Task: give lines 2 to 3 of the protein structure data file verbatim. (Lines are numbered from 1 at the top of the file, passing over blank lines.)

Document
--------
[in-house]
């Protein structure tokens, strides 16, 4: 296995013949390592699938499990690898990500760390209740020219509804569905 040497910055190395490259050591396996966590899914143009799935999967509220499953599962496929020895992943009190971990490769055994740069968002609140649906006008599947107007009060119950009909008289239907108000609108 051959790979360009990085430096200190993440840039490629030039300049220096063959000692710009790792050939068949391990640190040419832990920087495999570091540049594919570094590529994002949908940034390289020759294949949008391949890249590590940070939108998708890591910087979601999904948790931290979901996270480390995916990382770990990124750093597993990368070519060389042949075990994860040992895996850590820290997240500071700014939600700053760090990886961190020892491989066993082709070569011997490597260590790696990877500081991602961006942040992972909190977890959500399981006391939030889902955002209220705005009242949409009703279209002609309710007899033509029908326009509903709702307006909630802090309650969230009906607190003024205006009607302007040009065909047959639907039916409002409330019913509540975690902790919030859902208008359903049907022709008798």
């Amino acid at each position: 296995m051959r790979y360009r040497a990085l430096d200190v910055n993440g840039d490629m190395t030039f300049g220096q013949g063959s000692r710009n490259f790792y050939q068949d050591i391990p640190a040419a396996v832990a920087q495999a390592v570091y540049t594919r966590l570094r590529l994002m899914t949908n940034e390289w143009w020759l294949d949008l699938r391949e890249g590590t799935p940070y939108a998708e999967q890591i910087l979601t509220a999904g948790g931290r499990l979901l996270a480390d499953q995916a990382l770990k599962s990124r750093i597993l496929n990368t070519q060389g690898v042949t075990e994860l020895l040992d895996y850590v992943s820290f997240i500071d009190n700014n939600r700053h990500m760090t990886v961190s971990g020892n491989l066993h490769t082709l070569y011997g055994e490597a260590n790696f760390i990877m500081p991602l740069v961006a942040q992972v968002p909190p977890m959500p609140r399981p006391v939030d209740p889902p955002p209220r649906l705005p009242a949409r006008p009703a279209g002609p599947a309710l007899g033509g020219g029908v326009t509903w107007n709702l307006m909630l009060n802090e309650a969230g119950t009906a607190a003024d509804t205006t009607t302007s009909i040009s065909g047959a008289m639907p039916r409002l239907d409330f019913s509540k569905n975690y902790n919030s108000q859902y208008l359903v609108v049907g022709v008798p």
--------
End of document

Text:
């Protein structure tokens, strides 16, 4: 296995013949390592699938499990690898990500760390209740020219509804569905 040497910055190395490259050591396996966590899914143009799935999967509220499953599962496929020895992943009190971990490769055994740069968002609140649906006008599947107007009060119950009909008289239907108000609108 051959790979360009990085430096200190993440840039490629030039300049220096063959000692710009790792050939068949391990640190040419832990920087495999570091540049594919570094590529994002949908940034390289020759294949949008391949890249590590940070939108998708890591910087979601999904948790931290979901996270480390995916990382770990990124750093597993990368070519060389042949075990994860040992895996850590820290997240500071700014939600700053760090990886961190020892491989066993082709070569011997490597260590790696990877500081991602961006942040992972909190977890959500399981006391939030889902955002209220705005009242949409009703279209002609309710007899033509029908326009509903709702307006909630802090309650969230009906607190003024205006009607302007040009065909047959639907039916409002409330019913509540975690902790919030859902208008359903049907022709008798």
């Amino acid at each position: 296995m051959r790979y360009r040497a990085l430096d200190v910055n993440g840039d490629m190395t030039f300049g220096q013949g063959s000692r710009n490259f790792y050939q068949d050591i391990p640190a040419a396996v832990a920087q495999a390592v570091y540049t594919r966590l570094r590529l994002m899914t949908n940034e390289w143009w020759l294949d949008l699938r391949e890249g590590t799935p940070y939108a998708e999967q890591i910087l979601t509220a999904g948790g931290r499990l979901l996270a480390d499953q995916a990382l770990k599962s990124r750093i597993l496929n990368t070519q060389g690898v042949t075990e994860l020895l040992d895996y850590v992943s820290f997240i500071d009190n700014n939600r700053h990500m760090t990886v961190s971990g020892n491989l066993h490769t082709l070569y011997g055994e490597a260590n790696f760390i990877m500081p991602l740069v961006a942040q992972v968002p909190p977890m959500p609140r399981p006391v939030d209740p889902p955002p209220r649906l705005p009242a949409r006008p009703a279209g002609p599947a309710l007899g033509g020219g029908v326009t509903w107007n709702l307006m909630l009060n802090e309650a969230g119950t009906a607190a003024d509804t205006t009607t302007s009909i040009s065909g047959a008289m639907p039916r409002l239907d409330f019913s509540k569905n975690y902790n919030s108000q859902y208008l359903v609108v049907g022709v008798p």